Audi Aicon concept showcased at IAA 2017 - Live
Praveen M, Engineer-turned-motorcycle journalist. I'm a sucker for cruising down the highways, and twisties in the hills.
Audi is showcasing its autonomous concept vehicle, the Audi Aicon at the 2017 Frankfurt Motor Show. Here are the concept’s images from the show.
The Audi Aicon concept car employs an electric powertrain. The car is 5,444 mm long, 2,100 mm wide and 1,506 mm high. With a wheelbase of 3,470 mm, it is longer than the long-wheelbase variant of the new Audi A8. The car gets convex windows, and a distinct edge runs as a hard line along the side window surfaces back to the D-pillar – a first in automotive design. The flared wheel arches house the huge 26-inch wheels. Instead of a conventional lighting system, the car employs fully digital display surfaces comprising hundreds of triangular pixel segments.
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The car features opposed doors and the B-pillars are absent for maximum spaciousness. The 2+2 seater car does away with steering and pedals. The dashboard is absent as well. The front display lights up with a welcome message. PIA, the electronic vehicle assistant, recognizes the passenger by his/her phone and activates all of his/her personal settings. Both the front and the rear get storage compartments, with a combined capacity of approximately 660 litres.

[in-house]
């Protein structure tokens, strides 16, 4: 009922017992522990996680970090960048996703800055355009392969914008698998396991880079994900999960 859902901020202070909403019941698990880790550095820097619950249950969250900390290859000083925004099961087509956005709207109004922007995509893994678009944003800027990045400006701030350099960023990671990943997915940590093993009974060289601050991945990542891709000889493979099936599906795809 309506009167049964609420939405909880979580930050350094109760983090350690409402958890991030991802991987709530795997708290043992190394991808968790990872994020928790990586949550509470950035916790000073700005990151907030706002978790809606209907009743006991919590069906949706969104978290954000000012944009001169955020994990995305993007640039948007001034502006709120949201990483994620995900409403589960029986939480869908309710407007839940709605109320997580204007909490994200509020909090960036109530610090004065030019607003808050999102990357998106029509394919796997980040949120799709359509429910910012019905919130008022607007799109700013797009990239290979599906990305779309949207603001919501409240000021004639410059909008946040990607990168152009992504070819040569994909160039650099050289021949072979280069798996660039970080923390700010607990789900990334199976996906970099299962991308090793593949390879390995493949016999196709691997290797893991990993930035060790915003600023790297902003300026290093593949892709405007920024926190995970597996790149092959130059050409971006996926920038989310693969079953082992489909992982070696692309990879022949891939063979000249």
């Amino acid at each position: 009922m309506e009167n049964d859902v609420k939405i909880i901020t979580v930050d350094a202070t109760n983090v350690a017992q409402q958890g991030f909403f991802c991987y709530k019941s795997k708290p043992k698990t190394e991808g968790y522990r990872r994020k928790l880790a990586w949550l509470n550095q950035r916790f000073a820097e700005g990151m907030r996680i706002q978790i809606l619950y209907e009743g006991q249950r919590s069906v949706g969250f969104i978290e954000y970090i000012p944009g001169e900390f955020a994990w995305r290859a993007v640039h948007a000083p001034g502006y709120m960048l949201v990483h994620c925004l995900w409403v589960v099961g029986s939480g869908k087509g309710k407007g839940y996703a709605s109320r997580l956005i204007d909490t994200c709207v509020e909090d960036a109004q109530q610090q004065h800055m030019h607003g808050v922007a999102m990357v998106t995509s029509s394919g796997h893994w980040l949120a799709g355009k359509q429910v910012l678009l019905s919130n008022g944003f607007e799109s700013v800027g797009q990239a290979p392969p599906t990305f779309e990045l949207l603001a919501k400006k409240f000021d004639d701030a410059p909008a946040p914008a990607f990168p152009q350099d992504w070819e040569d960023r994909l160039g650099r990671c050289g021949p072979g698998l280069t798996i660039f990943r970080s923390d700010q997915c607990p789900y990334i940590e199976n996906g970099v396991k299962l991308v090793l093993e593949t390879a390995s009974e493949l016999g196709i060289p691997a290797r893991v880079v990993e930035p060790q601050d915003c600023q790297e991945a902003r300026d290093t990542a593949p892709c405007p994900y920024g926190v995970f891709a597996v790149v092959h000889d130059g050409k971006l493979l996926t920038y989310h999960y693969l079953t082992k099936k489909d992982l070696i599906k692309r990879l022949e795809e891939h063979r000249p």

The concept vehicle is capable of comfortable cruising at 130 kmph for long distances. Speaking about the range, the car can achieve between 700 and 800 km on a single charge. The solid body batteries are integrated into the area below the floor. They have considerably more energy capacity than lithium-ion batteries.
The Aicon’s 800-volt battery unit can be charged to 80 percent in less than 30 minutes. A total of four electric motors are located in the area of the front and rear axles. The motors are capable of giving out a total of 353.5 PS of power and 550 Nm of torque. There’s a fully active suspension system and regenerative braking system as well. Audi claims that the car will not need classic restraint systems, thanks to the highly advanced sensor systems and networking.